John Adams (The Adams-Jefferson Letters: The Complete Correspondence Between Thomas Jefferson and Abigail and John Adams)
Something, somewhere, somewhen, must have happened differently... PETUNIA EVANS married Michael Verres, a Professor of Biochemistry at Oxford. HARRY JAMES POTTER-EVANS-VERRES grew up in a house filled to the brim with books. He once bit a math teacher who didn't know what a logarithm was. He's read Godel, Escher, Bach and Judgment Under Uncertainty: Heuristics and Biases and volume one of The Feynman Lectures on Physics. And despite what everyone who's met him seems to fear, he doesn't want to become the next Dark Lord. He was raised better than that. He wants to discover the laws of magic and become a god. HERMIONE GRANGER is doing better than him in every class except broomstick riding. DRACO MALFOY is exactly what you would expect an eleven-year-old boy to be like if Darth Vader were his doting father. PROFESSOR QUIRRELL is living his lifelong dream of teaching Defense Against the Dark Arts, or as he prefers to call his class, Battle Magic. His students are all wondering what's going to go wrong with the Defense Professor this time. DUMBLEDORE is either insane, or playing some vastly deeper game which involved setting fire to a chicken. DEPUTY HEADMISTRESS MINERVA MCGONAGALL needs to go off somewhere private and scream for a while. Presenting: HARRY POTTER AND THE METHODS OF RATIONALITY You ain't guessin' where this one's going.
Eliezer Yudkowsky (Harry Potter and the Methods of Rationality)
Race scholars use the term white supremacy to describe a sociopolitical economic system of domination based on racial categories that benefits those defined and perceived as white. This system of structural power privileges, centralizes, and elevates white people as a group. If, for example, we look at the racial breakdown of the people who control our institutions, we see telling numbers in 2016–2017: - Ten richest Americans: 100 percent white (seven of whom are among the ten richest in the world) - US Congress: 90 percent white - US governors: 96 percent white - Top military advisers: 100 percent white - President and vice president: 100 percent white - US House Freedom Caucus: 99 percent white - Current US presidential cabinet: 91 percent white - People who decide which TV shows we see: 93 percent white - People who decide which books we read: 90 percent white - People who decide which news is covered: 85 percent white - People who decide which music is produced: 95 percent white - People who directed the one hundred top-grossing films of all time, worldwide: 95 percent white - Teachers: 82 percent white - Full-time college professors: 84 percent white - Owners of men’s professional football teams: 97 percent white These numbers are not describing minor organizations. Nor are these institutions special-interest groups. The groups listed above are the most powerful in the country. These numbers are not a matter of “good people” versus “bad people.” They represent power and control by a racial group that is in the position to disseminate and protect its own self-image, worldview, and interests across the entire society.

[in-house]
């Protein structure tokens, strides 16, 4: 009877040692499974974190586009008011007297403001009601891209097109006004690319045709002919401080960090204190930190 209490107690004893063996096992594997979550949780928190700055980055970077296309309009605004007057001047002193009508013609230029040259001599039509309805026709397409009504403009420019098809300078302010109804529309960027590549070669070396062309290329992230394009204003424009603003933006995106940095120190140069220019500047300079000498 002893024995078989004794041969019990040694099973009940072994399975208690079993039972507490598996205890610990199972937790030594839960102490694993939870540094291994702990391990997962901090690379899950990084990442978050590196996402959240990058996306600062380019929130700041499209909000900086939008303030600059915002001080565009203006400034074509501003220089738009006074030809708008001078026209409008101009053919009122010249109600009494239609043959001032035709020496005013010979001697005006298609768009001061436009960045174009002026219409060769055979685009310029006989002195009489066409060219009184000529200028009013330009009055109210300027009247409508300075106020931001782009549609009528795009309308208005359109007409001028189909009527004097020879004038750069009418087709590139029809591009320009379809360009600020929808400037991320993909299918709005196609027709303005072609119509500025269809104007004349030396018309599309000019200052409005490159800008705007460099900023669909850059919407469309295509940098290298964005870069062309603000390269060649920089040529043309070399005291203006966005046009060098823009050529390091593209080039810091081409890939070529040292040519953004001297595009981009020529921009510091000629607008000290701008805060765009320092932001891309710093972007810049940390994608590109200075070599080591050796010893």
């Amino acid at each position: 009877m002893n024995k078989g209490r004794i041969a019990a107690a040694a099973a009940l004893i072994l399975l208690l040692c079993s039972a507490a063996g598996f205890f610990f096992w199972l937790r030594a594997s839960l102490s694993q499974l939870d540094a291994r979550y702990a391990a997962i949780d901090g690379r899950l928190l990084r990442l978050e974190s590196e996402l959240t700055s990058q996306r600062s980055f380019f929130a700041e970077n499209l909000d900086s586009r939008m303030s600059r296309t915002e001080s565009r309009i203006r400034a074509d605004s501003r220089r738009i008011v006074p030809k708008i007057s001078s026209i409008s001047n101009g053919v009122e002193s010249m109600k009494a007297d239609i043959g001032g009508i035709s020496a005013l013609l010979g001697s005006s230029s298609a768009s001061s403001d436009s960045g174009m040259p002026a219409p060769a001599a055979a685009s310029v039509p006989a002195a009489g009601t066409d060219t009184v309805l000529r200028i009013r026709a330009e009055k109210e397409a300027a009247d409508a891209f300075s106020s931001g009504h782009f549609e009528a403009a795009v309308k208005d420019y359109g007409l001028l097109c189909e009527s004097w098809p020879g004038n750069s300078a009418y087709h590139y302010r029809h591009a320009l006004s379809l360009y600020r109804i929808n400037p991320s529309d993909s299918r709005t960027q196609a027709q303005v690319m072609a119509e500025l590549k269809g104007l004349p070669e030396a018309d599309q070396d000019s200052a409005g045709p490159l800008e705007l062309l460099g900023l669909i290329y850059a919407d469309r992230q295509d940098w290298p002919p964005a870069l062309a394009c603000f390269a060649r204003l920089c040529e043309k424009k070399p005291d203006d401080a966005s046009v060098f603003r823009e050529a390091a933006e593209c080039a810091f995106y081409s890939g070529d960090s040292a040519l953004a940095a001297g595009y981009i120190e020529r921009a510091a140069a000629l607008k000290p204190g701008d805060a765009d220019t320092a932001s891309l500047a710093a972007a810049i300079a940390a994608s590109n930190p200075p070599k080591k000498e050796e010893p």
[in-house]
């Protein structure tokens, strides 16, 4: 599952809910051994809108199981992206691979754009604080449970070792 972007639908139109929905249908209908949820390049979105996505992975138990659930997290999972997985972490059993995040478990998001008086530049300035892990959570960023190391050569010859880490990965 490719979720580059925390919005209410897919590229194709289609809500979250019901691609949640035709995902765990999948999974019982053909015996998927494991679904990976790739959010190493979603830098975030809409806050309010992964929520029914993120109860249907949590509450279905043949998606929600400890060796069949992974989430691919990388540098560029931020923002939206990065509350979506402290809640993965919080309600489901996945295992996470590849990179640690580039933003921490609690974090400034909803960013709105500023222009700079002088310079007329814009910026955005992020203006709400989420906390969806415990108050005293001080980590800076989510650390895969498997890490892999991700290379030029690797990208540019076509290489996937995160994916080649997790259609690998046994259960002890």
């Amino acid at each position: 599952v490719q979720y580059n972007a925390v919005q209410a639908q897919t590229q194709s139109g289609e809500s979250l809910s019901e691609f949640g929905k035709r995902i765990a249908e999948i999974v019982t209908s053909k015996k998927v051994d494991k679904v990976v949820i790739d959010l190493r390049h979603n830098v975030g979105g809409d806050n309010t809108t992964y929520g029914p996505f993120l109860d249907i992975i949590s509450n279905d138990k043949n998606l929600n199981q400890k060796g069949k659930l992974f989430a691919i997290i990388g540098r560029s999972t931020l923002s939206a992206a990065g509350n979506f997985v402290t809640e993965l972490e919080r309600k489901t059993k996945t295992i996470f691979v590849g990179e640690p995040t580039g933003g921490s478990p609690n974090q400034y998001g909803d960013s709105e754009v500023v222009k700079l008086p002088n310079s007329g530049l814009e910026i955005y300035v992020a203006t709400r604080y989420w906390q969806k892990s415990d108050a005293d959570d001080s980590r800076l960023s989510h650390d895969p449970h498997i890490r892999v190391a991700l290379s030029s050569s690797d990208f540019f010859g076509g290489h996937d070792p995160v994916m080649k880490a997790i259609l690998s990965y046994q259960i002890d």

Robin DiAngelo (White Fragility: Why It’s So Hard for White People to Talk About Racism)
If you want to see philosophy in action, pay a visit to a robo-rat laboratory. A robo-rat is a run-ofthe-mill rat with a twist: scientists have implanted electrodes into the sensory and reward areas in the rat’s brain. This enables the scientists to manoeuvre the rat by remote control. After short training sessions, researchers have managed not only to make the rats turn left or right, but also to climb ladders, sniff around garbage piles, and do things that rats normally dislike, such as jumping from great heights. Armies and corporations show keen interest in the robo-rats, hoping they could prove useful in many tasks and situations. For example, robo-rats could help detect survivors trapped under collapsed buildings, locate bombs and booby traps, and map underground tunnels and caves. Animal-welfare activists have voiced concern about the suffering such experiments inflict on the rats. Professor Sanjiv Talwar of the State University of New York, one of the leading robo-rat researchers, has dismissed these concerns, arguing that the rats actually enjoy the experiments. After all, explains Talwar, the rats ‘work for pleasure’ and when the electrodes stimulate the reward centre in their brain, ‘the rat feels Nirvana’. To the best of our understanding, the rat doesn’t feel that somebody else controls her, and she doesn’t feel that she is being coerced to do something against her will. When Professor Talwar presses the remote control, the rat wants to move to the left, which is why she moves to the left. When the professor presses another switch, the rat wants to climb a ladder, which is why she climbs the ladder. After all, the rat’s desires are nothing but a pattern of firing neurons. What does it matter whether the neurons are firing because they are stimulated by other neurons, or because they are stimulated by transplanted electrodes connected to Professor Talwar’s remote control? If you asked the rat about it, she might well have told you, ‘Sure I have free will! Look, I want to turn left – and I turn left. I want to climb a ladder – and I climb a ladder. Doesn’t that prove that I have free will?